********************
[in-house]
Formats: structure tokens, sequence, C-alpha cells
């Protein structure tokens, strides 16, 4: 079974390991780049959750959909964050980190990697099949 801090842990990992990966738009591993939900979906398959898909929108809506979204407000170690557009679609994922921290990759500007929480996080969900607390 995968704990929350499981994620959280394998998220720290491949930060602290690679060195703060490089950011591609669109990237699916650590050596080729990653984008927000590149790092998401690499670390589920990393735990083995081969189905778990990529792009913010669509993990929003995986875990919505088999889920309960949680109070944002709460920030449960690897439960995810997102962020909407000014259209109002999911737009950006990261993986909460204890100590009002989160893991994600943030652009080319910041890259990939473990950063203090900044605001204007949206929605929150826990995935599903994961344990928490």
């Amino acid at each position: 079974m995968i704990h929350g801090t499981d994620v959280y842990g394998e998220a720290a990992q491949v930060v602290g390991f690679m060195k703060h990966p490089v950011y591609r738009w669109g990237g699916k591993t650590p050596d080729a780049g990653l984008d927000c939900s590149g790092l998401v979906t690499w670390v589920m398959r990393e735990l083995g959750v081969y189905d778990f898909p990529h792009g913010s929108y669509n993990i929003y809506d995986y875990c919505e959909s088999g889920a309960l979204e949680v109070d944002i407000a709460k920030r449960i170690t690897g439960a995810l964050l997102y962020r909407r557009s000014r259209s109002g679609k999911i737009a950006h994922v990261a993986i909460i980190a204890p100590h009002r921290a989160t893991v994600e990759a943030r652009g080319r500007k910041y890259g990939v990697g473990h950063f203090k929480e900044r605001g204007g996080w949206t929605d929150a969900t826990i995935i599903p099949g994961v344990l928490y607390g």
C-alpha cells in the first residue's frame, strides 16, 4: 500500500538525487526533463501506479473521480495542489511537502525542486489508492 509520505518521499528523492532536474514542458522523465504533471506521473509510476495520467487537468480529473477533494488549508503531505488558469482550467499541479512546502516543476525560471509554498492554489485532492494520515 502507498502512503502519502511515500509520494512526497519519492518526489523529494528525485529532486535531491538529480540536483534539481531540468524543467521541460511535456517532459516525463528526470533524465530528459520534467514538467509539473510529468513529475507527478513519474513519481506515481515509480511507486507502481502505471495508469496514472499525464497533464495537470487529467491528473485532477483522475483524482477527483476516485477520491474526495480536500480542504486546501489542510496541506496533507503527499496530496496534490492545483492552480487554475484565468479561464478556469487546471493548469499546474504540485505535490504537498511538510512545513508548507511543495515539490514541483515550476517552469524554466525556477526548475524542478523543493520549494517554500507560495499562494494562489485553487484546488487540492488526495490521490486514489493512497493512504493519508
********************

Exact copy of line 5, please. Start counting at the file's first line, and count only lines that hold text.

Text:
C-alpha cells in the first residue's frame, strides 16, 4: 500500500538525487526533463501506479473521480495542489511537502525542486489508492 509520505518521499528523492532536474514542458522523465504533471506521473509510476495520467487537468480529473477533494488549508503531505488558469482550467499541479512546502516543476525560471509554498492554489485532492494520515 502507498502512503502519502511515500509520494512526497519519492518526489523529494528525485529532486535531491538529480540536483534539481531540468524543467521541460511535456517532459516525463528526470533524465530528459520534467514538467509539473510529468513529475507527478513519474513519481506515481515509480511507486507502481502505471495508469496514472499525464497533464495537470487529467491528473485532477483522475483524482477527483476516485477520491474526495480536500480542504486546501489542510496541506496533507503527499496530496496534490492545483492552480487554475484565468479561464478556469487546471493548469499546474504540485505535490504537498511538510512545513508548507511543495515539490514541483515550476517552469524554466525556477526548475524542478523543493520549494517554500507560495499562494494562489485553487484546488487540492488526495490521490486514489493512497493512504493519508